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Old 08-31-2008, 06:40 PM   #11
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Quote:
Originally Posted by Michael in FtW View Post
The cooking sprays that come in a can (all of them that I am familar with) are not pure oil - they are a blend of oils and include added lecithin - which gives the spray it's non-stick quality ... BUT can cause the pan to develop a sticky residue if too much is used and ESPECIALLY if sprayed on non-stick cookware. The problem is that the lecithin is a chemical cousin of non-stick coatings - it forms a chemical bond which causes it to form an incomplete polymer (like not properly seasoning cast iron to fully polymerize the oil - leaving a sticky residue) - it has nothing to do with the propellant used as far as I know.

Now, I will admit that I have not read the labels of every iteration of every brand of cooking spray on the market. But the ones I have read seem to all agree on the "do not use on non-stick cookware" idea.

I can't use canned non-stick sprays indoors because I have asthma - it has nothing to do with the propellant - it has to do with the amount of fine particulate matter (mist) in the air. I have no problems if I go outdoors to spray it as long as the wind is at my back. I have a similar problem using a spritzer bottle to spray pure oil - just not as much of a problem because the mist is not as fine and does not linger in the air as long.

Personally - I find that if I pour a little oil into my pot/pan and wipe it around with a folded up paper towel I achieve the same results - I wind up with a small amount of oil coating the surface without it being aerosolized - and thus no over-spray that I have to wipe up off of the stovetop or a counter top.

Now - back to momerlyn's post ... I had never seen that either, but in some ways it might make sense. The heat will break down the surface tension in the small spray particles - allowing them to spread out and provide a better more uniform coverage of the pan surface.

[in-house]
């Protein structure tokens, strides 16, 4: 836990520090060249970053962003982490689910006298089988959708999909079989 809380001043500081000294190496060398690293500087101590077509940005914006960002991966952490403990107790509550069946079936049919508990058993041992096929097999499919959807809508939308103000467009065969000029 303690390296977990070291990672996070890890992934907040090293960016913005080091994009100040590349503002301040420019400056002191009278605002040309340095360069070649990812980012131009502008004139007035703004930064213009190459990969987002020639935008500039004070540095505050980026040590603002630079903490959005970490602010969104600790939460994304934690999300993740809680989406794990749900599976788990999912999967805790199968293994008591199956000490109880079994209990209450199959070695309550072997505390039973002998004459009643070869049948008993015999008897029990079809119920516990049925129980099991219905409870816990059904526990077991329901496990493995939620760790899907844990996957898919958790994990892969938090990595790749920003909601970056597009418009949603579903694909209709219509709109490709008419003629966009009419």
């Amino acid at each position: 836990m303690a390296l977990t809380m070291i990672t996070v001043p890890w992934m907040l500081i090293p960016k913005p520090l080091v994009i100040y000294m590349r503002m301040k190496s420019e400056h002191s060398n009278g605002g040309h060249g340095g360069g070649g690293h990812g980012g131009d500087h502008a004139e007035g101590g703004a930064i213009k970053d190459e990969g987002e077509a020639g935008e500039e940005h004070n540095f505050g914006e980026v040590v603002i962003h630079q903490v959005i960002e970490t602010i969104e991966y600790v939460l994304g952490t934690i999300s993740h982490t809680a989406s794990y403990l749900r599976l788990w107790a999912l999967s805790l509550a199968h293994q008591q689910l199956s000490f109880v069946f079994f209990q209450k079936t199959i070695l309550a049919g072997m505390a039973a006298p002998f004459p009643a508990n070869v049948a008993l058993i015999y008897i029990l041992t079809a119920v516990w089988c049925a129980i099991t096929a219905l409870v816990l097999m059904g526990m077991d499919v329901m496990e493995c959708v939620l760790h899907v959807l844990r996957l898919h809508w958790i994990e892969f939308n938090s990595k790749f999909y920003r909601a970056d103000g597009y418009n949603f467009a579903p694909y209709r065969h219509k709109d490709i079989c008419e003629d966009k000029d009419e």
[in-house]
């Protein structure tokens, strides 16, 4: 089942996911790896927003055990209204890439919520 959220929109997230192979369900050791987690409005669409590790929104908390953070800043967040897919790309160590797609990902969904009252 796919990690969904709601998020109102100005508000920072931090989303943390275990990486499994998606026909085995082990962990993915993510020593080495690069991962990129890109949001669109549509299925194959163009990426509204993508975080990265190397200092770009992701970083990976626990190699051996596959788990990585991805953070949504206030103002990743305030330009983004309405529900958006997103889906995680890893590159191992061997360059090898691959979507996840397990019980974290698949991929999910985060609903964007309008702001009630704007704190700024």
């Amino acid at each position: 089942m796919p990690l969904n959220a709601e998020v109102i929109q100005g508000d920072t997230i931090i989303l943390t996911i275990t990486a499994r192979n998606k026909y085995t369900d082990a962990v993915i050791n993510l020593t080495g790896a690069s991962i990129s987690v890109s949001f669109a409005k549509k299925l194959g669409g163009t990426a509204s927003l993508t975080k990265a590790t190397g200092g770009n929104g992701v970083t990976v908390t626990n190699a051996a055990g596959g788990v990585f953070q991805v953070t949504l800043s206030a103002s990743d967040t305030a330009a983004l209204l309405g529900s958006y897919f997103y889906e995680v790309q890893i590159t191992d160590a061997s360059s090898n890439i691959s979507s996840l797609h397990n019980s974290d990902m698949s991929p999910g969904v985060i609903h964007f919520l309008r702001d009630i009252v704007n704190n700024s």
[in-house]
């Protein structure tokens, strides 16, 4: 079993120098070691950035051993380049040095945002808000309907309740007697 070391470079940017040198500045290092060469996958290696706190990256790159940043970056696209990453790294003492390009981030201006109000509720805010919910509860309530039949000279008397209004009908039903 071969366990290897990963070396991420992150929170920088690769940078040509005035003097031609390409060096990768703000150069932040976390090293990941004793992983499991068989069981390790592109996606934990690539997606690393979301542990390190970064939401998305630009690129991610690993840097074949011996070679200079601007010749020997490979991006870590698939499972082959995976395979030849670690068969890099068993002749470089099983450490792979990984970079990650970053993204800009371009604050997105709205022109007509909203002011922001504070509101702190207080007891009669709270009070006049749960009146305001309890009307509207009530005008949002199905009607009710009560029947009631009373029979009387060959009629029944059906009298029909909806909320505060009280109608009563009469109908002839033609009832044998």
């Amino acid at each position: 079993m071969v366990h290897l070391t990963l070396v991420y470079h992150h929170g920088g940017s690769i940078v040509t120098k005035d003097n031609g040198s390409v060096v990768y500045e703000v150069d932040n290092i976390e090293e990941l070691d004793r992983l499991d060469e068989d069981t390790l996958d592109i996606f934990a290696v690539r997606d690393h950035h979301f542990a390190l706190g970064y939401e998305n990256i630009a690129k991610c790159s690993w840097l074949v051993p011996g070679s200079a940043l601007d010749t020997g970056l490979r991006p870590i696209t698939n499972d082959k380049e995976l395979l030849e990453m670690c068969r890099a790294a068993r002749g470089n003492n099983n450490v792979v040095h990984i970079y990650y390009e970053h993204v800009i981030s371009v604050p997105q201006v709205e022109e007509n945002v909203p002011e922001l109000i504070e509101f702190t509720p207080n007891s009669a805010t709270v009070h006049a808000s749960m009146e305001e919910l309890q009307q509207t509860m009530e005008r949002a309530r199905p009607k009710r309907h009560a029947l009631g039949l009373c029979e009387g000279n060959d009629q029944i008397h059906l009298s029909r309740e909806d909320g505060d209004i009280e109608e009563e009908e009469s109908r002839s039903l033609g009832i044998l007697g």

Now I know how my daughter ruined my non-stick All-Clad frying pan. Thanks for that info.
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Old 09-05-2008, 02:23 PM   #12
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Some motocrossers use Pam under their fenders so the mud doesn't build up during a race. I usually use WD-40, but in a pinch I'll grab the Pam. That's all I really use it for since I don't bake. LOL
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Old 09-05-2008, 04:43 PM   #13
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Just read the direction on my can of Pam, spray on cold surface, no mention that it had to be heated first. What you are saying about heating a pan after spraying, but are you going to preheat a casserole dish before you assemble lets say, your lasagna?
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Old 09-05-2008, 04:59 PM   #14
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Quote:
Originally Posted by Jeekinz View Post
Some motocrossers use Pam under their fenders so the mud doesn't build up during a race. I usually use WD-40, but in a pinch I'll grab the Pam. That's all I really use it for since I don't bake. LOL
also works with paper shredders. spray a piece of paper with Pam and run it thru the shredder to lubricate the prickly parts.

returning now to your regularly scheduled post............